Is it possible to pass up a Pocket Book edition of a Freeman Wills Crofts novel? Aside from the recent (and ongoing) reissues of Crofts catalog by Collins Crime Club, your options up to now have pretty much been paying a criminal amount of money for a two-decade old House of Stratus edition, or scooping up the handful of titles released by Penguin in the 60s. So yeah, when I stumbled upon a 1941 paperback of Sir John Magill’s Last Journey by Pocket Books, I had to grab it. This is a pretty early year for Pocket Books, and I was lucky that my copy was in a condition robust enough for a comfortable read without breaking out the tweezers and velvet gloves.
I recall JJ from The Invisible Event commenting that it took him two weeks to make it through this book. Given that I don’t have much time for reading, it took me full on three. What a journey it was though. The introductory map suggested that I was going to get to know the triangle between England, Scotland, and Northern Ireland well. Seriously, it looks like someone fired a blast of buckshot into the UK. You’ve got dots littering the western coast of Great Britain, accompanied with a travel guide’s worth of town names I’ve never heard of.
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I realize that “cozy” is a somewhat derogatory label applied to a particular style of mystery, but I’m going to have to hijack it and repurpose it for Freeman Wills Crofts. Because really, “cozy” is the most apt term for how I can describe my time with his Inspector French. There’s really nothing astonishing or outright brilliant in what I’ve read so far, but damned if I didn’t enjoy ever minute. The typical mystery that I seek out has my mind racing for a solution and that ferocious urge to get to the end. With Freeman Wills Crofts, it’s like settling back into a comfortably worn well-stuffed leather chair by the fire and feeling at home.
And in that sense, I don’t know that there’s anything outwardly interesting to say about Antidote to Venom, other than I enjoyed the hell out of it. It’s an inverted mystery, with a bit of a clever take I suppose. You’re well aware of an accomplice to a murder – the various foibles that led them to be involved in the crime – but even said accomplice isn’t aware of how the murder was actually committed. As the reader, you know the “who” as well as the motive, but there’s an interesting mystery in the unknown “how”.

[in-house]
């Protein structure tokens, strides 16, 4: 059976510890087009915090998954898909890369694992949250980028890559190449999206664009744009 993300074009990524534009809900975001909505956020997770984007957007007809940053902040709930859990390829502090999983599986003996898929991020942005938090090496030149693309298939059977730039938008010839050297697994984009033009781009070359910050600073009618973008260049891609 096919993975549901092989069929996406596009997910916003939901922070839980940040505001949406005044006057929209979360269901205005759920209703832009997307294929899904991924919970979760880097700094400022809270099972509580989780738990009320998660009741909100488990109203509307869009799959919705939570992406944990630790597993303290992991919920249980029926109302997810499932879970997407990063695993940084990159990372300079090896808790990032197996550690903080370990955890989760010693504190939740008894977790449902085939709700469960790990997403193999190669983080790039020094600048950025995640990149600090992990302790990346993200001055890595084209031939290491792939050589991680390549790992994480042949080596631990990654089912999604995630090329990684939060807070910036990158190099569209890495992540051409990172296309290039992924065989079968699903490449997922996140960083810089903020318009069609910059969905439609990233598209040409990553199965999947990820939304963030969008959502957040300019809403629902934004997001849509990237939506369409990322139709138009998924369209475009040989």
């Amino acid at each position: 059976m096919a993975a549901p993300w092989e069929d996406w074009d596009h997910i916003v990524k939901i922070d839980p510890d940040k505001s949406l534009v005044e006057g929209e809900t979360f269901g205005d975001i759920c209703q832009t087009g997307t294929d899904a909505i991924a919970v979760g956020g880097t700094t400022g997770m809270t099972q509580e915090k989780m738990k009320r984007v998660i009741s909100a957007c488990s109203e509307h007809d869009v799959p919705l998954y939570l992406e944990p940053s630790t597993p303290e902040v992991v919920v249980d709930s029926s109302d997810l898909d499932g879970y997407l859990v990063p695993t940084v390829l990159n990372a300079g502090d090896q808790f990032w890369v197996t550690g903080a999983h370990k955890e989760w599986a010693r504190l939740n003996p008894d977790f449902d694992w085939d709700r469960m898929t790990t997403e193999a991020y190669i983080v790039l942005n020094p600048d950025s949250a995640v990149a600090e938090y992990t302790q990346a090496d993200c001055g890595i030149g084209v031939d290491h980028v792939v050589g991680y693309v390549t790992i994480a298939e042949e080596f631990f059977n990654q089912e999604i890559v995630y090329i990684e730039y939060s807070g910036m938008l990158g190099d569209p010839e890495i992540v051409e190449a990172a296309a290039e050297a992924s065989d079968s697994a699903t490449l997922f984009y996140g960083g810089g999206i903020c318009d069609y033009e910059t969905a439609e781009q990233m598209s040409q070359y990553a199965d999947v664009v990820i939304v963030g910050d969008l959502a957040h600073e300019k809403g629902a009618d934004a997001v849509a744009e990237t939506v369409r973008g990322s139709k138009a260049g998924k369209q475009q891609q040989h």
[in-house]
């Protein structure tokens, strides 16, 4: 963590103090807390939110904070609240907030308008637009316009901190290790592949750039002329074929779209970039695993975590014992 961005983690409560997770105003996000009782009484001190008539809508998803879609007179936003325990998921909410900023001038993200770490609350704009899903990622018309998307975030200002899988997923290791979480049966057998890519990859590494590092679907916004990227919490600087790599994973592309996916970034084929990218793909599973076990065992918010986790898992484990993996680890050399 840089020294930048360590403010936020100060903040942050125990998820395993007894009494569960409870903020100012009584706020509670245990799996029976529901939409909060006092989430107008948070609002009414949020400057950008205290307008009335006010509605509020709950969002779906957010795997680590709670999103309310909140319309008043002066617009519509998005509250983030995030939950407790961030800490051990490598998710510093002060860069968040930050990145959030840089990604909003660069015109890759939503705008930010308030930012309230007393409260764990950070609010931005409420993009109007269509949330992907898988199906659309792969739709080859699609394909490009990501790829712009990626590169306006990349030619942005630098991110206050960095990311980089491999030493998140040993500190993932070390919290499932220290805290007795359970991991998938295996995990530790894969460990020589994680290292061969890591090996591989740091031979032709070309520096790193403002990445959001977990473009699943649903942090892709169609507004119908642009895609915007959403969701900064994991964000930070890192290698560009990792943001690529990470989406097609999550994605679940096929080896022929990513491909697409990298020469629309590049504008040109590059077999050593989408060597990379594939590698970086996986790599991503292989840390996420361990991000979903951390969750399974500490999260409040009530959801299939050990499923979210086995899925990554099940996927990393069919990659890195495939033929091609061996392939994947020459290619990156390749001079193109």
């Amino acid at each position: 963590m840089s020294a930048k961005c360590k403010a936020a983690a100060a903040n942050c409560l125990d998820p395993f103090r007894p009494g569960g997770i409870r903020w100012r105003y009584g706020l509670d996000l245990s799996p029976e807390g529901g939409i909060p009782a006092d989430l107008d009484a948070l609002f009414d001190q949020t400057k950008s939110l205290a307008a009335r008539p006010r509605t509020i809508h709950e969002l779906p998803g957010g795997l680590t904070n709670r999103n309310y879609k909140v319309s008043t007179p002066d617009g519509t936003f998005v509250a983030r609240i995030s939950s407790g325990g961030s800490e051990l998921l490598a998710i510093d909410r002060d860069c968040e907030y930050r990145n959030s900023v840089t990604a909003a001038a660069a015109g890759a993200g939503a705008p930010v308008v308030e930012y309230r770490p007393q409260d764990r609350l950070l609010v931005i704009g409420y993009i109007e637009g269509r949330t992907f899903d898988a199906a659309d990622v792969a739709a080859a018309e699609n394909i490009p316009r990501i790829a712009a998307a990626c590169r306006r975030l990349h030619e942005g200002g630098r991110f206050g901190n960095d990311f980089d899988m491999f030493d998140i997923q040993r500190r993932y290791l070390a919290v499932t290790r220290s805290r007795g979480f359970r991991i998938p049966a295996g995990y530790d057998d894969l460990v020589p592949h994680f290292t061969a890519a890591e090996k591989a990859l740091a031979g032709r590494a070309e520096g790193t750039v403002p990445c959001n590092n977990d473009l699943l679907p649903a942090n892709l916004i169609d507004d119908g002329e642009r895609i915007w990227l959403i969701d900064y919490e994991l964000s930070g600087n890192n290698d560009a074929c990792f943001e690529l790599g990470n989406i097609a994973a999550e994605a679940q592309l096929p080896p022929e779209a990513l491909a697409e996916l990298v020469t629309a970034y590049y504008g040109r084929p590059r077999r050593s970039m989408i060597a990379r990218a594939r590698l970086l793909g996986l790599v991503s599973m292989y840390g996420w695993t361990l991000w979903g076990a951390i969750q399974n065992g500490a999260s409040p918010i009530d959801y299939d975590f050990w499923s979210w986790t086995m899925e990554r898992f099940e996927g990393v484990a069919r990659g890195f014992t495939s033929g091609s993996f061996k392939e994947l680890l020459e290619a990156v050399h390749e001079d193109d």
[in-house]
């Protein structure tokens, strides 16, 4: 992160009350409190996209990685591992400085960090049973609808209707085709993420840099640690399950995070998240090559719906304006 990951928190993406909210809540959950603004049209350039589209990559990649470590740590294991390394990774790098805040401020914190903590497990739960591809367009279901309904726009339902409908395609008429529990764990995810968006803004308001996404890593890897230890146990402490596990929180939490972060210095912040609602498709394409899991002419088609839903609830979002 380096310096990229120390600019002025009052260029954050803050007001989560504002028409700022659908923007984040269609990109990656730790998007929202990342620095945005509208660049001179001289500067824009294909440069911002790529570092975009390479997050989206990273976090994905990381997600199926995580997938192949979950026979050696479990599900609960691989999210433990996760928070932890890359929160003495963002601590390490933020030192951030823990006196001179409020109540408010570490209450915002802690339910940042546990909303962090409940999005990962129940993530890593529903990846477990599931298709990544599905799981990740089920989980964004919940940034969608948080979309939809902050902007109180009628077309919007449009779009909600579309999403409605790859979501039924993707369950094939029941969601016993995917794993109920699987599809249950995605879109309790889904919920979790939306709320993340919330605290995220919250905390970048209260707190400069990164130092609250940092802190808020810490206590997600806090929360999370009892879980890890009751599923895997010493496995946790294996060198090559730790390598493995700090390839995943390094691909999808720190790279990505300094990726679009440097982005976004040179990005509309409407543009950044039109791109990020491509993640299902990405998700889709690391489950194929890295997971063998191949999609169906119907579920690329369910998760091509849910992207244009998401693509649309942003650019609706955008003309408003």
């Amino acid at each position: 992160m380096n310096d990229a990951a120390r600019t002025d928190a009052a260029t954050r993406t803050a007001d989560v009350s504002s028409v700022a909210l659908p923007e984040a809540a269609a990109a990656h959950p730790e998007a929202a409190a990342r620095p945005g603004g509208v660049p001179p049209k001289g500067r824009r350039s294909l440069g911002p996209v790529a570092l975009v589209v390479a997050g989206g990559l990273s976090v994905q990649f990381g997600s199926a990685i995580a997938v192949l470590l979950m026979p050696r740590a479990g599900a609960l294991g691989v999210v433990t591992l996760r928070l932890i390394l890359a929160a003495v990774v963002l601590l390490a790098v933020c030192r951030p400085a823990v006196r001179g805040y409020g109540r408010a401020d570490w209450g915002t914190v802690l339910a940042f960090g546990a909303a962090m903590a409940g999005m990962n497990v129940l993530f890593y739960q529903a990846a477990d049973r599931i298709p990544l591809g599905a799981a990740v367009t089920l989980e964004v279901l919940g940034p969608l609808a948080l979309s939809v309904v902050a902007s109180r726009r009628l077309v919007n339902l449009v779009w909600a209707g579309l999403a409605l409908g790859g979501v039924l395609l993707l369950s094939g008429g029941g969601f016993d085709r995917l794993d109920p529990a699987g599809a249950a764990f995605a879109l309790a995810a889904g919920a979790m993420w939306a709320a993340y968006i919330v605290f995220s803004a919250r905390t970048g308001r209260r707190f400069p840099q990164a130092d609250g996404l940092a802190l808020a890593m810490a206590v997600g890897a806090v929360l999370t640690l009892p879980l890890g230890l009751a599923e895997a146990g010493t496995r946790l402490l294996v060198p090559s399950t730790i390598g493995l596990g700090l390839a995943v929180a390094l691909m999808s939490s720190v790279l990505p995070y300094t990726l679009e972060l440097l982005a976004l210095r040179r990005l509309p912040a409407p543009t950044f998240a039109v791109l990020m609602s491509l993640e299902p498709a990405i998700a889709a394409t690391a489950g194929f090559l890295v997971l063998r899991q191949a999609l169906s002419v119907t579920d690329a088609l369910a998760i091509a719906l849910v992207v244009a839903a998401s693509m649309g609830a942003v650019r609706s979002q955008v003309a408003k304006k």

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I’ve been looking forward to the prospect of diving into Freeman Wills Crofts’ deep catalog for a few months now. He’s been on my radar for a while, but was always slagged as a boring author – a writer of time-table mysteries that are heavy on detailed investigation. After my experience with Ellery Queen’s early catalog, I wanted to avoid a monotonous trudge at all cost. And then JJ at The Invisible Event wrote a rave review of The Sea Mystery, and since that time has been posting additional Crofts reviews that make the author sound like the second coming of….well, someone.
Now, JJ’s had just as excruciating a time with the early Ellery Queen novels as I have – in fact, he has yet to make it past The Dutch Shoe Mystery despite trying his hardest. So if JJ is going to say that a supposedly humdrum author like Freeman Wills Crofts is worth diving into, I’m interested. Since JJ’s initial post, I’ve read several other reviews of The Sea Mystery, all of which were very positive.
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